A look at the headlines of 2017 shows how Pacific is changing, opening new avenues for economic development and introducing new learning tools for Meramec Valley R-III School District students.
New businesses, a new Meramec River bridge, new library and preschool building, a tussle with FEMA over reimbursement for flood damage that ended in a victory for Pacific, heart-wrenching cemetery vandalism that brought a new friend to the rescue, and the purchase of the Historic Red Cedar Inn for city services all topped the headlines.
The Pacific Partnership also learned in December 2016 that Pacific had been selected to participate in a cost-sharing Missouri Main Street Connection (MMSC) affiliate grant.
The Pacific Area Chamber of Commerce and city of Pacific joined the Partnership in applying for the grant. The Partnership will coordinate the program, which has a goal to help revitalize downtown.
The Partnership and MMSC have held preliminary meetings to develop a revitalization plan for Pacific.
New Bend Bridge
Construction started on a new Bend Bridge — although the name may change — started in January 2017, but was halted when the May 5 flood washed out part of the work area. Work resumed in August and the bridge is on schedule to open in the spring of 2018.
The new two-lane bridge will replace the 99-year-old truss bridge, which Miller & Borcherding of St. Louis completed in 1918.
The project is estimated to cost $4.3 million with an 80/20 federal split, leaving the county to pay about $1 million. Lehman Construction Company, California, Mo., is the contractor
New Use of CIDs
A change in the city’s use of community improvement districts (CIDs) brought B & H Market, 2240 W. Osage, a new upscale grocery store, to a long empty retail building in March.
In the past, the city used CIDs to fund public improvements on Viaduct Street, West Osage and East Osage. The change allowed taxes collected by private development to help fund the development.
The new CID rules paved the way for the new 80-acre strip mall to be constructed on the undeveloped hillside on Hogan Road beginning next year where the first projects are identified as a hotel and restaurant complex.
Change of Heart
In March the city learned that FEMA had denied reimbursing the city for $1.2 million in damage to the sewage treatment facility done during the floods of 2016 and 2017 due to paperwork misunderstanding.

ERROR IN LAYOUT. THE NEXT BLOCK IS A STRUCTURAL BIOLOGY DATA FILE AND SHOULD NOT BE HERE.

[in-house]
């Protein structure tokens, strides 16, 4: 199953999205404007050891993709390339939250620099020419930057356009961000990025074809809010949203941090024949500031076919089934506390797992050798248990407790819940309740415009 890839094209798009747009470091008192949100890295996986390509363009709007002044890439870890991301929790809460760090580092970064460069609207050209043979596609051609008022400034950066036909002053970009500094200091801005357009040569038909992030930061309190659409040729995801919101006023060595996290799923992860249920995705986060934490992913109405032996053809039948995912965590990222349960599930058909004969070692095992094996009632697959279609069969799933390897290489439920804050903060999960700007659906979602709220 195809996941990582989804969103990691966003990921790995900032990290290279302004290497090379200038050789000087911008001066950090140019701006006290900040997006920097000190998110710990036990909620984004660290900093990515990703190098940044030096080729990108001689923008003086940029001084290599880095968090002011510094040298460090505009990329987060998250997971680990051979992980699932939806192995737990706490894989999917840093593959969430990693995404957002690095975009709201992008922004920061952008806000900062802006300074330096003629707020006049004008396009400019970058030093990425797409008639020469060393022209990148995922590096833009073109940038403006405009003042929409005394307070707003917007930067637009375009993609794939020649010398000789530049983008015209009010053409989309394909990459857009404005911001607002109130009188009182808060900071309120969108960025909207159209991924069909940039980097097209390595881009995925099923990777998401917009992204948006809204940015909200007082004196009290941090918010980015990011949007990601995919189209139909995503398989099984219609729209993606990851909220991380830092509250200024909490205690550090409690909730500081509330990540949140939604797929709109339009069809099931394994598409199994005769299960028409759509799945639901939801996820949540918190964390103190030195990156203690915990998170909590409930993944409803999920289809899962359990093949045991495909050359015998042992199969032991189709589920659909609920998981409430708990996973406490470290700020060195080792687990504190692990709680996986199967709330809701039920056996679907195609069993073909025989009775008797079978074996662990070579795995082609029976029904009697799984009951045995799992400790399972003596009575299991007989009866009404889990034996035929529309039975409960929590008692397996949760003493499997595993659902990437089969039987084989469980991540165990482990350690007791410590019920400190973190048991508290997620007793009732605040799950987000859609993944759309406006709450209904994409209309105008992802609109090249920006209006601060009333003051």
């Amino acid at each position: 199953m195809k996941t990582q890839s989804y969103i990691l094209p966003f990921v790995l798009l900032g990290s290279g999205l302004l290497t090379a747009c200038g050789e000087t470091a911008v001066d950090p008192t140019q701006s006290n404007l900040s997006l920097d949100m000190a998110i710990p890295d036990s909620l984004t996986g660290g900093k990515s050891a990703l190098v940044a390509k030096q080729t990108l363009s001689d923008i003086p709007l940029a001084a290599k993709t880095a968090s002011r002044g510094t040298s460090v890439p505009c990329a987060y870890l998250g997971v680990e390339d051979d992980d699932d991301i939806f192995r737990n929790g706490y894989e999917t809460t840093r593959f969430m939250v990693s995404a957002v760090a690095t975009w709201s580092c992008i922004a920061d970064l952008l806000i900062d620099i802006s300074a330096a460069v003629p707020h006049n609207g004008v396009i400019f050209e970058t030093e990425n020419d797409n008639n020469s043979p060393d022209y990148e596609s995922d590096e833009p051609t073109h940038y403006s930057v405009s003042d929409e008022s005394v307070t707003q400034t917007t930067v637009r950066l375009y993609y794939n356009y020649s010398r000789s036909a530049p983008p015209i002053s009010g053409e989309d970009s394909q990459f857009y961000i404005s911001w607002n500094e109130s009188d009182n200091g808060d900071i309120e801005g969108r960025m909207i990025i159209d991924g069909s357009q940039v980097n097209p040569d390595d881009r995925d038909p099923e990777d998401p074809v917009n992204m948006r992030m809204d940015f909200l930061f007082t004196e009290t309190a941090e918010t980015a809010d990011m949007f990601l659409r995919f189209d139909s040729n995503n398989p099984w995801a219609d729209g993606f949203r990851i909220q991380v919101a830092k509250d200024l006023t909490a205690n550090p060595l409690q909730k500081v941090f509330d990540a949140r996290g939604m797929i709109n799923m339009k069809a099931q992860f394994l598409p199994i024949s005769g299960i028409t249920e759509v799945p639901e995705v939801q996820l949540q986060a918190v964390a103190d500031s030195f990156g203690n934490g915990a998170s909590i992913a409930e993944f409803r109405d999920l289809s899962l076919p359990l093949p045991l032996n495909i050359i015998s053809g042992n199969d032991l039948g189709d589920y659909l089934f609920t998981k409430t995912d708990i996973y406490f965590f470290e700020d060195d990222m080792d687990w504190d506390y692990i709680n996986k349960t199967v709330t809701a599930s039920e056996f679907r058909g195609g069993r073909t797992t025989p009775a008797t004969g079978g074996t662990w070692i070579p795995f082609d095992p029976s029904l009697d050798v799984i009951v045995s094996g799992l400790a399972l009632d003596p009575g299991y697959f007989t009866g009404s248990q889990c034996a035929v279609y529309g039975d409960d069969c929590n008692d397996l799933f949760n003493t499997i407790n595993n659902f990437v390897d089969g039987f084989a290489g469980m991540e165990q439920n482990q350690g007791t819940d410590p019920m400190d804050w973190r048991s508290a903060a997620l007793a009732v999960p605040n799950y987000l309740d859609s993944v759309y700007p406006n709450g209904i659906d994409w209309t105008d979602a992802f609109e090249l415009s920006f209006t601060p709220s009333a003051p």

The city appealed the denial and later learned that FEMA agreed to reverse its earlier decision and reimburse the city for repairing the damage.
Another painful headline that turned out to have a positive outcome was the damage at the city cemetery.
Residents woke up on March 30 to learn that vandals had toppled approximately 140 stones in the City Cemetery and two other nearby cemeteries. Many of the older stones were damaged beyond repair when they were knocked over.
But in a stroke of outstanding good luck, the Franklin County Cemetery Committee, joined by three commercial monument companies and scores of volunteers, re-set and cleaned the toppled stones at no cost to the city.
In June, a citizen committee headed by Norbert Gildehaus and Bob Masson formed to raise funds to elevate and restore the Historic First Baptist Church, 421 S. First St., which was damaged in the 2016 and 2017 floods.
The small frame sanctuary and adjoining education building has served the African-American community in Pacific since the 1870s.
The church cornerstone is dated 1874, which makes it the oldest black church in the Pacific area, predating Rose Hill, Mount Calvary, Pacific Temple and Robertsville Temple.
The school district started construction on a new $4 million preschool building that will combine the Early Childhood Center with the Title 1 Preschool in the Community School into one building.
Plans for the new school were announced in February and given the go-ahead in April after voters approved the $11 million bond issue that included the new school as one of its goals.
The building will occupy the tract of land opposite Zitzman Elementary that the late Doris Hoffman bequeathed to the district.
Classes are scheduled to start in the new building in August 2018.
New Education Tools
In August, the school district entered the second phase of its one-to-one program that issued a take-home Chromebook computer to every high school student.
Using their Chromebooks and Google accounts students turn in assignments, check for grades, receive new assignments, see any assignments that are still due and get notices of upcoming assignments.
Teachers now track every element of the students’ work on the Google master program.
The program was inaugurated last year when Chromebooks were issued to sixth- through eighth-graders.
Null and Crossbones, 2165 West Osage, an import retail business located in the former motorcycle showroom between Route 66 and Interstate 44, opened in October. The store owners have filled the property with giant painted metal animal sculptures imported from Mexico.
Like the arrival of Bigfoot 4 by 4 the previous year, this unique business has attracted visitors to the city from throughout the region.
City Buys Red Cedar
Also in October, the city purchased the historic Red Cedar Inn building, 1047 E. Osage, to be used as a visitor center and history museum. The purchase agreement allowed the seller, Gallagher Properties, to remain in the building for six months.
The Red Cedar Inn was built in 1932 to serve as a dining stop for motorists on the new Route 66. The Smith family operated the Inn as a dining room for 75 years.
The building has attracted visitors from across the United States and from Europe, who are traveling Route 66 from Chicago to Los Angeles.